So Jill has a post up defending Ann Coulter because Maxim decided that the best way to “zing” her for her anti-Semitism would be to call her, in so many words, an ugly tranny. First off, good on Jill and the other posters who are calling that crap out as not cool.
But, for those of you who think it’s “fair game” to use those misogynist and transphobic insults on Coulter because she spouts sexism and misogyny? Shame on you. The “she started it” line didn’t work in kindergarten and most certainly doesn’t work within feminism.
sophonisba points out exactly why it’s wrong to use bigotry against a person, no matter who it is:
Really. I will spell it out, then. You can’t use misogynist premises (women shouldn’t have human faces, human throats, or human hands–all those things are for boys only) against an individual women without using it on all women. Answering sexism with sexism? Well, see, that’s bad, because sexism is bad. Not bad unless we use it on someone we hate. Just, you know, bad. In itself.
Think, if you will, of what it would mean if someone responded to Coulter’s “perfected Jews” spiel with remarks about she has a pretty Jewy-looking nose herself.
I also threw my own clarification into the mix:
The point is that we, as feminists working to end oppression, have an obligation to ourselves and other women to speak out against sexism no matter who that sexism is directed against. I definitely do think that it’s worth pointing out, as you did, that the attack on Coulter is a logical product of the kind of world she’s working to create, but that does not mean that we, in turn, should endorse that result, even if that endorsement is simply silence on the matter. Sexism is sexism, even if the person who is being hurt by said sexism has endorsed it. And I think that one thing that we, as feminists, can agree on is that sexism is wrong and should be combated.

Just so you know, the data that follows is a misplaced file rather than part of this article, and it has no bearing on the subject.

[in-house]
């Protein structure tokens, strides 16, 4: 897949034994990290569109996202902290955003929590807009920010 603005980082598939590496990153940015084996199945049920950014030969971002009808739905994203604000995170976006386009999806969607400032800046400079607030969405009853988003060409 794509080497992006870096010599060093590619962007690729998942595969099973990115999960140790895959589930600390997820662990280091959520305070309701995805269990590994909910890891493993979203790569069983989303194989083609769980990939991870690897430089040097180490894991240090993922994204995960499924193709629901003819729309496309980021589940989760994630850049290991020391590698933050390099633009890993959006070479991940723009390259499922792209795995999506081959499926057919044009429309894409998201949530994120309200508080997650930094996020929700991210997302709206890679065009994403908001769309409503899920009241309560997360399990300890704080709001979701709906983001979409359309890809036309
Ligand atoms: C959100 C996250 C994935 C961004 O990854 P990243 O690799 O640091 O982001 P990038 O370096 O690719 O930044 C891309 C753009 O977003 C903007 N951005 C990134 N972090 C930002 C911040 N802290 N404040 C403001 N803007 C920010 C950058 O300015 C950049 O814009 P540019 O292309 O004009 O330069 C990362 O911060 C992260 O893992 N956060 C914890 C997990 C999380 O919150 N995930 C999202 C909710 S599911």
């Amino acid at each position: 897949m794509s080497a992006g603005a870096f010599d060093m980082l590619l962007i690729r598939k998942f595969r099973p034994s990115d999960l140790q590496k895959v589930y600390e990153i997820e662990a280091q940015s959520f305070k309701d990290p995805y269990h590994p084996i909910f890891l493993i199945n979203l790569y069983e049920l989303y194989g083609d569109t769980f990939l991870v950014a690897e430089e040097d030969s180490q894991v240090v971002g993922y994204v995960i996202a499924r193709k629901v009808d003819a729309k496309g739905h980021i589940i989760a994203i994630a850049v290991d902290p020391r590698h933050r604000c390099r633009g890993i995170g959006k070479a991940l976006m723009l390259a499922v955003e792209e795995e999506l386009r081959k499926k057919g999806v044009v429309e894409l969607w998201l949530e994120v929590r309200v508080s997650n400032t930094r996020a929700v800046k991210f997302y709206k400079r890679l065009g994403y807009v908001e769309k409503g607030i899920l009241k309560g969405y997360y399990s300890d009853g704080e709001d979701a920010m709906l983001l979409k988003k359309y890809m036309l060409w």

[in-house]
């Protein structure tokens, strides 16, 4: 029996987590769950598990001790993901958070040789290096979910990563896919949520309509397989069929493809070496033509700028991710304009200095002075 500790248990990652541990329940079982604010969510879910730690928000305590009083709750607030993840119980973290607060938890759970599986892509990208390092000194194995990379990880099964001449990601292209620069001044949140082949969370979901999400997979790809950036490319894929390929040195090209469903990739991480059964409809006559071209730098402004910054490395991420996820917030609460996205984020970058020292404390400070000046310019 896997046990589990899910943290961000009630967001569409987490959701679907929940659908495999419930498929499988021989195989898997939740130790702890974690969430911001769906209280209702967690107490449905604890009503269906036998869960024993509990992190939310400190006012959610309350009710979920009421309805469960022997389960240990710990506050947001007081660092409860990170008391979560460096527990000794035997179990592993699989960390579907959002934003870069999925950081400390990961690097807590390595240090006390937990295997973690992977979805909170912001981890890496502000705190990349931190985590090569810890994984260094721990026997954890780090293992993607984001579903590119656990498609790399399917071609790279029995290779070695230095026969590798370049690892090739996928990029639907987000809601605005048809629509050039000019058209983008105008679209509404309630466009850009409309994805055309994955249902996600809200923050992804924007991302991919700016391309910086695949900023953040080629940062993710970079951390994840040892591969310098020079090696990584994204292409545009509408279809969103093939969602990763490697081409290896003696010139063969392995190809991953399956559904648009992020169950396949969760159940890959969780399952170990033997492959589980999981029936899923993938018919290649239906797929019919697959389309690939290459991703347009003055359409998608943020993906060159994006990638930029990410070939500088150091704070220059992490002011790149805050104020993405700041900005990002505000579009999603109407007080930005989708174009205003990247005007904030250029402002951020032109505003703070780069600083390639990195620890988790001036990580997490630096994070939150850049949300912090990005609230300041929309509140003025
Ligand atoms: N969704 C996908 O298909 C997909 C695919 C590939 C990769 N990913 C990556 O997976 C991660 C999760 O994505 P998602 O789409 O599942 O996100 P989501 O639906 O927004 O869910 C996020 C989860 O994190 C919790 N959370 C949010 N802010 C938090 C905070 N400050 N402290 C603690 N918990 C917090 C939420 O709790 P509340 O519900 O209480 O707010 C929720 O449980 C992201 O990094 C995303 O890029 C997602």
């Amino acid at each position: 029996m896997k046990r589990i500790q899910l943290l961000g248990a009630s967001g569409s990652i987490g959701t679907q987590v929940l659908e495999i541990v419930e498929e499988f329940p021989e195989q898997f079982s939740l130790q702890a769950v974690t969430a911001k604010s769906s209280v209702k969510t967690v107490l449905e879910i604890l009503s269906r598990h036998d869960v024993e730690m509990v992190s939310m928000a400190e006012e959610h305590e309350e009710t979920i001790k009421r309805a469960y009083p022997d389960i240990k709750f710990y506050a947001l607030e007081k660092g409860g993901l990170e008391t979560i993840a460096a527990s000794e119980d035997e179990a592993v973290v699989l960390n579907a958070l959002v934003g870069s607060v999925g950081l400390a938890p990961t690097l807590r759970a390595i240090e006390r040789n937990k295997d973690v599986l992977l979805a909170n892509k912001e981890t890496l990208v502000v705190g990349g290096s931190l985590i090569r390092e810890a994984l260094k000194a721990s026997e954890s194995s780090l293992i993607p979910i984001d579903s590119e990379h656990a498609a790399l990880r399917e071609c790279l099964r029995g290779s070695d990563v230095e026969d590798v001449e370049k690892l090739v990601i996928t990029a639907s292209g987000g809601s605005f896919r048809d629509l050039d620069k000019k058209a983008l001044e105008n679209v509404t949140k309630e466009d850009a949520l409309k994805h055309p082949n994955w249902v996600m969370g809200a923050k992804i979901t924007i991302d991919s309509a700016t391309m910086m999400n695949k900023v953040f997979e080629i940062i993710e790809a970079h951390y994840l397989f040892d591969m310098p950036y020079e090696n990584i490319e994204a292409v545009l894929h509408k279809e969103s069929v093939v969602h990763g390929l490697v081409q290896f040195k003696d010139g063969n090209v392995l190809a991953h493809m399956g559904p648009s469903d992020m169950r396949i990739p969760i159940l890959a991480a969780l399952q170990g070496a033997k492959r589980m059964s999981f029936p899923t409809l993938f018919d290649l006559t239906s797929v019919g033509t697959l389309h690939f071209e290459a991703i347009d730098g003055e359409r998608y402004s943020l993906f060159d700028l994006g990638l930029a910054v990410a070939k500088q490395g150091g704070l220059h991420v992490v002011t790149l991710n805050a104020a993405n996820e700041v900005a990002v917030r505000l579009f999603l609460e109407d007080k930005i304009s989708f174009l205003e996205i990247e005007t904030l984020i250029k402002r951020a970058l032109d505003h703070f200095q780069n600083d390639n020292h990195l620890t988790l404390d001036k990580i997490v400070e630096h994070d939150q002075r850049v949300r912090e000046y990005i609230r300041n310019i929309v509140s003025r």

As feminists fighting for the end of oppression, we don’t have the luxury to avert our eyes because the target of sexism is someone morally repugnant to us. We don’t have the luxury to pick and choose who is “worth” defending and who isn’t. If we are truly committed to ending oppression, then it is our responsibility to fight bigotry wherever it rears its ugly head. Even if it means standing up, in a limited capacity, for someone who is actively working against us. Because saying “what they did to her was wrong, sexist, and should not be tolerated” is different than saying “what she does is right”.